2. Your understanding of Lyell needs updating. Warren D. Allmon, Director of the Paleontological Research Institution in Ithaca, NY, and Adjunct Associate Professor of Earth and Atmospheric Sciences at Cornell University said,
Lyell also sold geology some snake oil. He convinced geologists that … all past processes acted at essentially their current rates (that is, those observed in historical time). This extreme gradualism has led to numerous unfortunate consequences, including the rejection of sudden or catastrophic events in the face of positive evidence for them, for no reason other than that they were not gradual. (Post Gradualism, Science 262, p. 122, October 1, 1993)
3. Read the article carefully and you will see that I do not say I have proved Noah's Flood. This is a worldview issue. The question is, "What interpretive framework will you use to explain these geological features?" I assume Noah's Flood actually happened as the Bible describes and seek to interpret the evidence from that perspective. That is exactly the same approach as Lyell who assumed Noah's flood never happened and assumed the evidence could be explained by means of present processes. Did you see the box in which I spoke of questions that flow out of geological interpretations? All geologists have these issues which is why we are still doing research.
Finally Jeff, you won't be convinced unless you consider the possibility. Get youself a Bible, read the account of the Flood in Genesis 6–8, and ask yourself the question, "If this happened as described what would I expect to find?"
Sincerely and hopefully,
How did dry land appear in the beginning? God shaped the earth, mountains and valleys, rivers and seas, seasons and climates and life in accordance with their environment. He did not place palm trees at the north pole or polar bears in the jungles of Africa. He did not say dry land appear and it popped up out of the waters all flat at the same elevation. It had to be irrigated. There had to be streams and lakes, caves and dessert for dessert creatures, tropics for tropical, a habitat of all the forms of life in the air, the waters and on land. And it had to be mature already for instant adaptation. So it’s not strange it looks like it took millions of years to form, He shaped it, molded it and formed it in a day, is that not what we would do?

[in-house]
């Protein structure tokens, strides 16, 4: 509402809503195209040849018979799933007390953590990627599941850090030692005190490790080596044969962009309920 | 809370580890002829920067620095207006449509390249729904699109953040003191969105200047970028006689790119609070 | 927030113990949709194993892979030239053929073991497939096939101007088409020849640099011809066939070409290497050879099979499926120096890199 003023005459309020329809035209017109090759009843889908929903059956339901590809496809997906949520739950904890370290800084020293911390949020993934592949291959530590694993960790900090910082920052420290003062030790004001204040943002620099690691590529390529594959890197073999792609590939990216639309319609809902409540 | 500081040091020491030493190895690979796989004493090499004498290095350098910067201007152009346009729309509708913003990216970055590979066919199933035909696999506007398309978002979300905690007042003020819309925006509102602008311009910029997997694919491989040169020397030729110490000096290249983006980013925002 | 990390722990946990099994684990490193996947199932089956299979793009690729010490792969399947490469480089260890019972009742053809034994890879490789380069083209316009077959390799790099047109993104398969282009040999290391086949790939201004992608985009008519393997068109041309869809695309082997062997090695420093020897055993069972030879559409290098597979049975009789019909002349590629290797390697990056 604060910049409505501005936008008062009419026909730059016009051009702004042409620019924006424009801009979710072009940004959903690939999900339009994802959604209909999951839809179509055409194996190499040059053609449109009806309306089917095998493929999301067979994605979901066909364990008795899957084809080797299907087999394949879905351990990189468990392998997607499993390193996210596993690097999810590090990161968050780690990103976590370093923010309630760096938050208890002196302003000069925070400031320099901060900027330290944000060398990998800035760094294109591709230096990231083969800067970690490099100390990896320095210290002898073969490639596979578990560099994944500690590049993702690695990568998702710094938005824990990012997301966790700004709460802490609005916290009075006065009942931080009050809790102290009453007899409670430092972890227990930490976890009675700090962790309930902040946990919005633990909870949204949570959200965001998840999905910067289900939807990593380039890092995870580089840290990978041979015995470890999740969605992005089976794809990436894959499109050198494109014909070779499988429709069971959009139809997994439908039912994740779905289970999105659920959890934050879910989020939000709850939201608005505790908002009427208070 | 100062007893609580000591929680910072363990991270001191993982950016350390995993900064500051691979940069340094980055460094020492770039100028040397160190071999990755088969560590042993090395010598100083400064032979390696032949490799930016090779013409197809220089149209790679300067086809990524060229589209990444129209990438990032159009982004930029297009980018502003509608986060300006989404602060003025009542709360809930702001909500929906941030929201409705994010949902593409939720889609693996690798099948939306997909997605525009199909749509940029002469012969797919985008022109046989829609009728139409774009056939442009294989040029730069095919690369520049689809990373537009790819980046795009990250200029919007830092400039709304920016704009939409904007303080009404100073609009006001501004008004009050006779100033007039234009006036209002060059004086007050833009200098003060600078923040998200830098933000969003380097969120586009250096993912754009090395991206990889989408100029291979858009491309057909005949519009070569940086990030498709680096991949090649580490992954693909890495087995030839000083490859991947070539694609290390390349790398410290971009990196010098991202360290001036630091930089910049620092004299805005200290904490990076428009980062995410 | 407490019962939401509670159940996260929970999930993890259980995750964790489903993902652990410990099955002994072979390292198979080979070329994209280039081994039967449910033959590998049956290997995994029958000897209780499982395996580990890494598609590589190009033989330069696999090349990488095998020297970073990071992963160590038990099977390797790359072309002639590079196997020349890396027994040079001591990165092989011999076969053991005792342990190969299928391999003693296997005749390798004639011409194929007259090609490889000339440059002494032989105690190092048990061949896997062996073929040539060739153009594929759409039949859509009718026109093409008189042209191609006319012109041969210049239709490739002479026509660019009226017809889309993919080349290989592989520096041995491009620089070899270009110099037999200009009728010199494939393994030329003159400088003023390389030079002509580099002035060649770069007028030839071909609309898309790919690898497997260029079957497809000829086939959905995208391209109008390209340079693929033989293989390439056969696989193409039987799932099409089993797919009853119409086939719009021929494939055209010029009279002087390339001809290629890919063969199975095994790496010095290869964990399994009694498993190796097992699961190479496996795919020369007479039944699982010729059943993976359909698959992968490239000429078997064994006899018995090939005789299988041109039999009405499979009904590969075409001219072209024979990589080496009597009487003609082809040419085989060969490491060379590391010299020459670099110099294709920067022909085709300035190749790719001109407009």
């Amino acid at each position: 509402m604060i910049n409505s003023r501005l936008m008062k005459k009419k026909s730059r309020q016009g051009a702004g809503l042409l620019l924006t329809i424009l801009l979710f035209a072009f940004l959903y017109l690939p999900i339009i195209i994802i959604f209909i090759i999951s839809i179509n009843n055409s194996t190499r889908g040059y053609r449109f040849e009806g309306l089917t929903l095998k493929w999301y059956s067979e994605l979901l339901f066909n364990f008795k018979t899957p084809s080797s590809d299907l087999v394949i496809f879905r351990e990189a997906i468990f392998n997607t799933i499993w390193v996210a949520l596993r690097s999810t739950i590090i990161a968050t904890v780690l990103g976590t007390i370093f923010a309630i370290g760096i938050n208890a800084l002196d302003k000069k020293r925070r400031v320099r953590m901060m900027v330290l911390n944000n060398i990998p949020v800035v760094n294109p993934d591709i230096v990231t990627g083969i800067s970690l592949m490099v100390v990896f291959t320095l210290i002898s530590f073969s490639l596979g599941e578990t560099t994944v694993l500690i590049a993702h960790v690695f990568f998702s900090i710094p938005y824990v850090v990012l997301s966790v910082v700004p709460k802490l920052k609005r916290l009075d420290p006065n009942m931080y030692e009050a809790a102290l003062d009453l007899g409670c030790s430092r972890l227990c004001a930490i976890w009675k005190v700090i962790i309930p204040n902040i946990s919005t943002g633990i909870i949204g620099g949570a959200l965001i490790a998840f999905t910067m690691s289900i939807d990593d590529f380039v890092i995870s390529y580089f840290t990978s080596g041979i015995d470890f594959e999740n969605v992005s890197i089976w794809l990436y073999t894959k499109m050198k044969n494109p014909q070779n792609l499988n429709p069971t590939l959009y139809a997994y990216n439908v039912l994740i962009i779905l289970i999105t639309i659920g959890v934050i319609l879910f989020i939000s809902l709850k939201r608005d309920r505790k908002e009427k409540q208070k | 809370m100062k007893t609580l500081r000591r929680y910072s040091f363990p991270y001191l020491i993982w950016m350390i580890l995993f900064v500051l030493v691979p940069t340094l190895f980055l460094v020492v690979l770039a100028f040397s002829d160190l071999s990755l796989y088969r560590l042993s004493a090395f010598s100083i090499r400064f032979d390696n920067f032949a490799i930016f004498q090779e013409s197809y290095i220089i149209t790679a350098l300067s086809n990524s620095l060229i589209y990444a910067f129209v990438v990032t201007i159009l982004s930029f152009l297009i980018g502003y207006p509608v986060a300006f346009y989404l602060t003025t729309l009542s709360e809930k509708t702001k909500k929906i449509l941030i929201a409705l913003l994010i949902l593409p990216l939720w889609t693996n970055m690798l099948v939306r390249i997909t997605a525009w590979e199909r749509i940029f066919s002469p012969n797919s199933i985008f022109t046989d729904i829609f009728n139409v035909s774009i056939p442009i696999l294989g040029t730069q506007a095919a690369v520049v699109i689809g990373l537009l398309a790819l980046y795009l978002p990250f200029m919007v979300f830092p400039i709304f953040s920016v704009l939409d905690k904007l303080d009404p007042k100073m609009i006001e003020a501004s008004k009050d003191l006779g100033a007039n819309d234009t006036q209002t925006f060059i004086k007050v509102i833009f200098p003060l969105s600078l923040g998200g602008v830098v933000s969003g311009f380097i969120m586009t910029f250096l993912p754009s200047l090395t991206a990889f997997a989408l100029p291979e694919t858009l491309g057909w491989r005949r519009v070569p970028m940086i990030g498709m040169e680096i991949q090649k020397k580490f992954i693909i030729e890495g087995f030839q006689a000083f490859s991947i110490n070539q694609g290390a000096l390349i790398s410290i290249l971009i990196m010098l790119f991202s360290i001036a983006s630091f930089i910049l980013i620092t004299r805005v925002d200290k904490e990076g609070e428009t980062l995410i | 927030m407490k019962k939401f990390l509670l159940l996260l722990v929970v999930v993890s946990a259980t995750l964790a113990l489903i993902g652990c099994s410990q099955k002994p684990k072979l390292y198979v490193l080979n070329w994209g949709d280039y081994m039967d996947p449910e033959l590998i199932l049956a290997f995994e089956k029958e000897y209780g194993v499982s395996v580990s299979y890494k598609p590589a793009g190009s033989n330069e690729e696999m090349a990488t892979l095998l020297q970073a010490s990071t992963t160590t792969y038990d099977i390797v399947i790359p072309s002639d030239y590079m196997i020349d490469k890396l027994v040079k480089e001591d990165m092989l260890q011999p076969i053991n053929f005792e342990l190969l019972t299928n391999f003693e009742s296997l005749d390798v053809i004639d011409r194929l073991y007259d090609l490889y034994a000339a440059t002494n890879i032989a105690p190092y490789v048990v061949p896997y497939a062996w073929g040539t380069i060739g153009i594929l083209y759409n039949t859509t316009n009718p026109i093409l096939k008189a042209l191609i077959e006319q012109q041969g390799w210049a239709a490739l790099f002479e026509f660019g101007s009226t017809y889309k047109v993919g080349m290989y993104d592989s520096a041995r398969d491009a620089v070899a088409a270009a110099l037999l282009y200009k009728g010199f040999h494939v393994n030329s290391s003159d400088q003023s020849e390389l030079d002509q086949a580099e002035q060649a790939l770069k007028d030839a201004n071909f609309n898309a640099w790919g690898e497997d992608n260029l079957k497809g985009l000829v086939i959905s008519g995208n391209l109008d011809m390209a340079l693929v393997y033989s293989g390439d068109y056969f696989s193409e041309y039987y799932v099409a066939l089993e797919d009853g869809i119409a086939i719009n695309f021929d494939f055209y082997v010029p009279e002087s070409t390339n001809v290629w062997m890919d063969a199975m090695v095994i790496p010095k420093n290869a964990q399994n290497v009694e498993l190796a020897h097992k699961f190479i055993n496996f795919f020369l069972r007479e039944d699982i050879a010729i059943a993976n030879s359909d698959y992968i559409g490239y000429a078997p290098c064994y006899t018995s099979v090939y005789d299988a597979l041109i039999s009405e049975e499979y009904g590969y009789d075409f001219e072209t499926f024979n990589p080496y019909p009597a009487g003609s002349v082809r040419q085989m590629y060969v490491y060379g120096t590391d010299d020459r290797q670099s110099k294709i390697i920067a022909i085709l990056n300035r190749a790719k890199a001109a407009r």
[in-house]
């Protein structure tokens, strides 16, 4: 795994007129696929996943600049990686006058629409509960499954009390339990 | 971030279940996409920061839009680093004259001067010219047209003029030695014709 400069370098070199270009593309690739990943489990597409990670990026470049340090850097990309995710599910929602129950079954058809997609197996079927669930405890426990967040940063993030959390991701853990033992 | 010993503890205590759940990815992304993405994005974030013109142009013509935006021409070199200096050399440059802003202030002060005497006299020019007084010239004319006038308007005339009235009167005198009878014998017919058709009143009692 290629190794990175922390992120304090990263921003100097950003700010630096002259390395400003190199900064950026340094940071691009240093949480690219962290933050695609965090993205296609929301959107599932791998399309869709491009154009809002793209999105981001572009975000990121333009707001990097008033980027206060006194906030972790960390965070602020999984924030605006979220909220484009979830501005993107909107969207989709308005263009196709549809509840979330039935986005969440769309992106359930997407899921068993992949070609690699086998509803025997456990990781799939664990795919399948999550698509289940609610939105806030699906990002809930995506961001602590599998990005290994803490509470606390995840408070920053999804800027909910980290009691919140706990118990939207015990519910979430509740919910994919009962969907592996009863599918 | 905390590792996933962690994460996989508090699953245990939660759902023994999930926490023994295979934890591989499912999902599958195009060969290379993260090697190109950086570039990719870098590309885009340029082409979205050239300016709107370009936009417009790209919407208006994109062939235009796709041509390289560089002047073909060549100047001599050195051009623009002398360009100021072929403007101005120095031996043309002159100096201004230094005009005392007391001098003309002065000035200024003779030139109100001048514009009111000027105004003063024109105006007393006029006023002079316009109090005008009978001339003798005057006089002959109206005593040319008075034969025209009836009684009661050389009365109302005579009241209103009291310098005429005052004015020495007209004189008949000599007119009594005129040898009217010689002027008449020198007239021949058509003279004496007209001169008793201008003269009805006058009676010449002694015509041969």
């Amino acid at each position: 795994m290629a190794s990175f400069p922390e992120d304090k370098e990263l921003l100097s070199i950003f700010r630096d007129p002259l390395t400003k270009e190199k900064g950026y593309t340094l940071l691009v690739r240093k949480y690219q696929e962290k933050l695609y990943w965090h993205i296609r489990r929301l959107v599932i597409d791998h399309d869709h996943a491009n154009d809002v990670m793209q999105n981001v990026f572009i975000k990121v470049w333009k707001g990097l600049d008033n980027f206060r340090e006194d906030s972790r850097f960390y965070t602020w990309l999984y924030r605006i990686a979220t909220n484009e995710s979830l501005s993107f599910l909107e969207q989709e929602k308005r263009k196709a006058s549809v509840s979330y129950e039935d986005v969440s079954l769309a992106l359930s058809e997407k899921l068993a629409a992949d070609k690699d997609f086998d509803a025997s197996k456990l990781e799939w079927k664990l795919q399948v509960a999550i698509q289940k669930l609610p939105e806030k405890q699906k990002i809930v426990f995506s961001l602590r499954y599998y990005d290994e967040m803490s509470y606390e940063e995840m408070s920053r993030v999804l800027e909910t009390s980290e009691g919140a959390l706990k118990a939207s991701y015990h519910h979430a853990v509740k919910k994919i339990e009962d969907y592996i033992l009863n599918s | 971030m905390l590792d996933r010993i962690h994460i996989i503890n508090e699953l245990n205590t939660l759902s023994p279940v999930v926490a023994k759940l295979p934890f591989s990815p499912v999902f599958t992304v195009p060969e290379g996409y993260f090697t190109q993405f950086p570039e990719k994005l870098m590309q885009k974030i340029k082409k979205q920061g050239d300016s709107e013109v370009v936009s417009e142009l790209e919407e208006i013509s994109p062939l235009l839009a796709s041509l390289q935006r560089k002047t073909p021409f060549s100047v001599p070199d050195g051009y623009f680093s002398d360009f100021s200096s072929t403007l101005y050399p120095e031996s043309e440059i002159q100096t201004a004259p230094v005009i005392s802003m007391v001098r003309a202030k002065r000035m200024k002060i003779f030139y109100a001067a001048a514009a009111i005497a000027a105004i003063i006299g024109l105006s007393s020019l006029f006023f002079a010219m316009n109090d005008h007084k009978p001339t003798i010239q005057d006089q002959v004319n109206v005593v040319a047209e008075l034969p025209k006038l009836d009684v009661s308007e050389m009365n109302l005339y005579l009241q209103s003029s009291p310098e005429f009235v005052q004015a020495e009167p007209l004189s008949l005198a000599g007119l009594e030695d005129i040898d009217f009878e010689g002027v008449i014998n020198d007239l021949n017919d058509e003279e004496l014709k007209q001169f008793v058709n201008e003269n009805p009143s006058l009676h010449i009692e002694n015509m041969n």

Similar features would have formed as the waters of the Flood were receding. I only published part of your comment because it is unfortunately too long for our comments section.
We have a curious rock formation in southern Arizona, near Vail. It shows that multiple layers of sandstone strata were warped while still in a plastic state. Had it taken eons to deposit this material, there would be cracks in the layers. There are none. Observe:
Your statements in the paragraph "Mainstream geologists ... their thinking." following point 8. is simply not true. And why no mention of the tillites (glacial melt deposits), the subaerial dessication cracks or the complete sequence of the Cape Super Group of which the Graafwater Formation is only a small part.
I can't see how you can think the paragraph, which says mainstream geologists don't connect the evidence to Noah's Flood, is not true. Unless you object to the term "mainstream geologists", which was mentioned by Jeff M on 26 July has already been replied to.
You are right that I did not mention the issue of tillites or the supposed subaerial cracks. Neither did I mention the issue of aeolian dunes in the Karroo. However, I did mention in the box that there are problems that arise with a Flood interpretation and discussed the supposed worm burrows. My aim was to keep the article short so that lay people could follow it. As I get time I intend to discuss these issues in separate articles.
For your information, the tillite 'problem' has been thoroughly addressed by Mike Oard in his book Ancient Ice Ages or Gigantic Submarine Landslides, in which he devotes a whole chapter to the African setting. Also, Steve Austin in his Grand Canyon: Monument to Catastrophe addresses the issue of cracks on pp. 42–43.
I wonder if you have ever seen the rock formations in Meiringspoort in the Klein Karoo in South Africa. No photograph can do it justice. The rocks are convoluted (still in layers) or layers even totally vertical! This is seen all along the 25 km road of the pass.